But “it’s just a terrifying world we live in, in many ways.” He shakes his head. This man lives in the States; he knows something of dismay. “What I find the most depressing is the enmity and the malevolence and the general lack of desire there seems to be for people to get on and co-operate. Even if we’re irretrievably savage and pugnacious, I find it quite extraordinarily troubling. But there’s nothing I can do about it.” His voice trails off. “So I do what I do …” He literally creates harmonies? “Yes, yes!” he says, brightening. “Music can bring people together.” The hands flutter down, clamp swollen knuckles.
All the world’s a stage, as they say. Melbourne is one of his cities. Born to C of E evangelists; an organ scholar in Cambridge; studied in Rome; conducted with the BBC Scottish Symphony in Glasgow; Toronto for 13 years, 12 at Glyndebourne; meanwhile 11 at the BBC Symphony Orchestra; 15 at Chicago so far. He reels off more: Norway once a year, guest spots everywhere. “Boston, Chicago, Cleveland, Philadelphia, New York … I love it. These are my old friends. These threads go all the way through my life.” He’s pelting into Melbourne this month to seize the Melbourne Symphony Orchestra by their scruff and then dash off again, his duties as chief conductor discharged. His wife wants him to slow down. He stays up late, buzzed, after a performance; “but”, he warns happily, “you should see me the next morning”.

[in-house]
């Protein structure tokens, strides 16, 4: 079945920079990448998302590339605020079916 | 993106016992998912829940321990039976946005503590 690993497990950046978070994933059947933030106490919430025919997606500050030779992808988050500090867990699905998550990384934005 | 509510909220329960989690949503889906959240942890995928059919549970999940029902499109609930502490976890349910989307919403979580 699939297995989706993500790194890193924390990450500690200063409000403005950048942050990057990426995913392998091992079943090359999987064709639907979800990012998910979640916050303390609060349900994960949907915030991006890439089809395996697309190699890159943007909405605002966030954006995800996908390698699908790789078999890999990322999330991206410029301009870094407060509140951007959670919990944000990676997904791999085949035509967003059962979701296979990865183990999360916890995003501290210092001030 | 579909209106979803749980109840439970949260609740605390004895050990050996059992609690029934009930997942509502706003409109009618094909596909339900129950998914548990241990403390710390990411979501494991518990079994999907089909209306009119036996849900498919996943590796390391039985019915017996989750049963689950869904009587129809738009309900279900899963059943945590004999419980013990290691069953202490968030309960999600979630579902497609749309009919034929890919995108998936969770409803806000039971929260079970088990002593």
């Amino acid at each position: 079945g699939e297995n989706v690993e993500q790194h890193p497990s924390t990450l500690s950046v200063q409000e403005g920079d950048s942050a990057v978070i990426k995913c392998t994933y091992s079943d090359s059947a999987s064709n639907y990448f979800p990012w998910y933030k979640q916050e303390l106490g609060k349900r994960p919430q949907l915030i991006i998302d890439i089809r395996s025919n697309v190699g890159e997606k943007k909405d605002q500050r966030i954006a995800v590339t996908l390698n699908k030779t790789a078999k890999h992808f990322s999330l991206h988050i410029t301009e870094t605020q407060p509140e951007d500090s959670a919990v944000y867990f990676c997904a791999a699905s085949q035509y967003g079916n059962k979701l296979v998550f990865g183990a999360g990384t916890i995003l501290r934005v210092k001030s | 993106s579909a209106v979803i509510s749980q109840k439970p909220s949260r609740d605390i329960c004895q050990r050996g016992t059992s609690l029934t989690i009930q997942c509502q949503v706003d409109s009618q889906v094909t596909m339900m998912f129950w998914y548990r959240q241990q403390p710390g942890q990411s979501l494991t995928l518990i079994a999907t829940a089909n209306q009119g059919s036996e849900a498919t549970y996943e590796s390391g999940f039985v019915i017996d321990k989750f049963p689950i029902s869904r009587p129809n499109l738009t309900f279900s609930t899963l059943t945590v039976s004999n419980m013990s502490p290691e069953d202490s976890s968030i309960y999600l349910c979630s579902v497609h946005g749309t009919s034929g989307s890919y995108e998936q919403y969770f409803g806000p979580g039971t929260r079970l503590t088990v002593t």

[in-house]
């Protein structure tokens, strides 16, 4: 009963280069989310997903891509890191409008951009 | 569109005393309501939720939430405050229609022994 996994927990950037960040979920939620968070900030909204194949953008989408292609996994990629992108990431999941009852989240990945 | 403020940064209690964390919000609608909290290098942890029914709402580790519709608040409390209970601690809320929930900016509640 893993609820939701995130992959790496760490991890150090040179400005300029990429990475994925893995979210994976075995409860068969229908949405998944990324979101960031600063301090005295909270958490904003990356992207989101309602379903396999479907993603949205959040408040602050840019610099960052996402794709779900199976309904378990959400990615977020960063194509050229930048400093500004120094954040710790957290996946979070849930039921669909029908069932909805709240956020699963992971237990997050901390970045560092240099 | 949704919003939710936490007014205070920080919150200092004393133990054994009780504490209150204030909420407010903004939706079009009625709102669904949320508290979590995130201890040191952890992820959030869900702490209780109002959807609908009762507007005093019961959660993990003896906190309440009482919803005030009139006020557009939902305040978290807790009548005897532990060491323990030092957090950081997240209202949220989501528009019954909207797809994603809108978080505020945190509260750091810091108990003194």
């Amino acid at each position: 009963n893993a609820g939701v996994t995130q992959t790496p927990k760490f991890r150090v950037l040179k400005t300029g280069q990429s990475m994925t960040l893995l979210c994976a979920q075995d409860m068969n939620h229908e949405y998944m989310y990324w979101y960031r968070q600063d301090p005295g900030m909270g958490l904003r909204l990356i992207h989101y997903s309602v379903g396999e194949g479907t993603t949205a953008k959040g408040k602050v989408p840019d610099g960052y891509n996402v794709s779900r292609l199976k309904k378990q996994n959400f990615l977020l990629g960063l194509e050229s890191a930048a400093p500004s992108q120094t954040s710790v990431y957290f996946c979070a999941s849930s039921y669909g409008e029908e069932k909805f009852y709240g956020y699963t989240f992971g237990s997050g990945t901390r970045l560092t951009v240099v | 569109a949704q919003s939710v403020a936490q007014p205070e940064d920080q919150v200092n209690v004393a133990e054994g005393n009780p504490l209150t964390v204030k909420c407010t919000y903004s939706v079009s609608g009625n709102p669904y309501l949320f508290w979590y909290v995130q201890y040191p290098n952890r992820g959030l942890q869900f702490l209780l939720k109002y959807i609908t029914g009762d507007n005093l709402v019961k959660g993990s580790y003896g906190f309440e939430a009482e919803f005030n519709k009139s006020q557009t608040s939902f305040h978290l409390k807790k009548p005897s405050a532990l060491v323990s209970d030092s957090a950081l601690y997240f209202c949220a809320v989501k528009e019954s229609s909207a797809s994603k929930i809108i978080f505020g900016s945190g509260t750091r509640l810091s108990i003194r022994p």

He can’t imagine quitting, but “when I retire”, this Knight Bachelor says in joke poncy voice, “I’m going to sit at home and read Homer in Greek.” He did Greek at school. He can quote in German, speaks Italian fluently, and French “better than I have a right to”. “I can still recite the opening two lines from Euripides’ Bacchae”; and he does, guttural unhesitating recitation. He’s chuckling, shyly proud. “And I even know what it means. Oh, that we had not felled the pine trees …”
He must get to rehearsal. Cheerfully he plans his dreadfulness. “I’ll be saying, NOT LIKE THAT! WHAT ARE YOU DOING YOU IDIOT! YOU FOOL! NINCOMPOOPS!” Walks off merrily in his jumper. The orchestra adores him, the publicist whispers in his wake.